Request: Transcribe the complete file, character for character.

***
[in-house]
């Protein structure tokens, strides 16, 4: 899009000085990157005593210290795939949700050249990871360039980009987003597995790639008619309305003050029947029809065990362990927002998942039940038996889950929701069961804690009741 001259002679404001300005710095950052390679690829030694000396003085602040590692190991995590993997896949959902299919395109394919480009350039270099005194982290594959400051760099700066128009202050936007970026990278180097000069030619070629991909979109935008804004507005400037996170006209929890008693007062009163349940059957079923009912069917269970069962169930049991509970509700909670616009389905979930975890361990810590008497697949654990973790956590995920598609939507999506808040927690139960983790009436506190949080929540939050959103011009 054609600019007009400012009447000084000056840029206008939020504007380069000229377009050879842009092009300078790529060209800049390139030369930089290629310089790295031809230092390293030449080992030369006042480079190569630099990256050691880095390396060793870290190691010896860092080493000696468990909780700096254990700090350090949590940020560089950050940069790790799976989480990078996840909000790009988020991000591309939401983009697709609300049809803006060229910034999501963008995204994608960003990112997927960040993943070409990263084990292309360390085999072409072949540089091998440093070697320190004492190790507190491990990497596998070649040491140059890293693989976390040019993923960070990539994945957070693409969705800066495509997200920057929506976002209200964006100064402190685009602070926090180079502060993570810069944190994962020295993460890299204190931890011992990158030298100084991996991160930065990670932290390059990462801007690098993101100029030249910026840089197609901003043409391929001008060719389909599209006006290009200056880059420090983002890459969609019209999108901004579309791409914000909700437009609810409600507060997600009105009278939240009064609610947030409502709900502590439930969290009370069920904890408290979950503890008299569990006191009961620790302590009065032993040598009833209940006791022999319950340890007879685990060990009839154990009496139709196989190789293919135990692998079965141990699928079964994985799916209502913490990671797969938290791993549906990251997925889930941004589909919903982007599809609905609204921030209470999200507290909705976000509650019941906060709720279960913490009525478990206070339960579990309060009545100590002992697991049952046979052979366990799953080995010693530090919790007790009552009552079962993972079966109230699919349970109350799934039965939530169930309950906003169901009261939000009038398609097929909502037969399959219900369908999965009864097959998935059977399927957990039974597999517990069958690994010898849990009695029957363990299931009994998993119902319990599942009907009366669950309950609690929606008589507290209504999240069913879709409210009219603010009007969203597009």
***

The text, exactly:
[in-house]
């Protein structure tokens, strides 16, 4: 899009000085990157005593210290795939949700050249990871360039980009987003597995790639008619309305003050029947029809065990362990927002998942039940038996889950929701069961804690009741 001259002679404001300005710095950052390679690829030694000396003085602040590692190991995590993997896949959902299919395109394919480009350039270099005194982290594959400051760099700066128009202050936007970026990278180097000069030619070629991909979109935008804004507005400037996170006209929890008693007062009163349940059957079923009912069917269970069962169930049991509970509700909670616009389905979930975890361990810590008497697949654990973790956590995920598609939507999506808040927690139960983790009436506190949080929540939050959103011009 054609600019007009400012009447000084000056840029206008939020504007380069000229377009050879842009092009300078790529060209800049390139030369930089290629310089790295031809230092390293030449080992030369006042480079190569630099990256050691880095390396060793870290190691010896860092080493000696468990909780700096254990700090350090949590940020560089950050940069790790799976989480990078996840909000790009988020991000591309939401983009697709609300049809803006060229910034999501963008995204994608960003990112997927960040993943070409990263084990292309360390085999072409072949540089091998440093070697320190004492190790507190491990990497596998070649040491140059890293693989976390040019993923960070990539994945957070693409969705800066495509997200920057929506976002209200964006100064402190685009602070926090180079502060993570810069944190994962020295993460890299204190931890011992990158030298100084991996991160930065990670932290390059990462801007690098993101100029030249910026840089197609901003043409391929001008060719389909599209006006290009200056880059420090983002890459969609019209999108901004579309791409914000909700437009609810409600507060997600009105009278939240009064609610947030409502709900502590439930969290009370069920904890408290979950503890008299569990006191009961620790302590009065032993040598009833209940006791022999319950340890007879685990060990009839154990009496139709196989190789293919135990692998079965141990699928079964994985799916209502913490990671797969938290791993549906990251997925889930941004589909919903982007599809609905609204921030209470999200507290909705976000509650019941906060709720279960913490009525478990206070339960579990309060009545100590002992697991049952046979052979366990799953080995010693530090919790007790009552009552079962993972079966109230699919349970109350799934039965939530169930309950906003169901009261939000009038398609097929909502037969399959219900369908999965009864097959998935059977399927957990039974597999517990069958690994010898849990009695029957363990299931009994998993119902319990599942009907009366669950309950609690929606008589507290209504999240069913879709409210009219603010009007969203597009």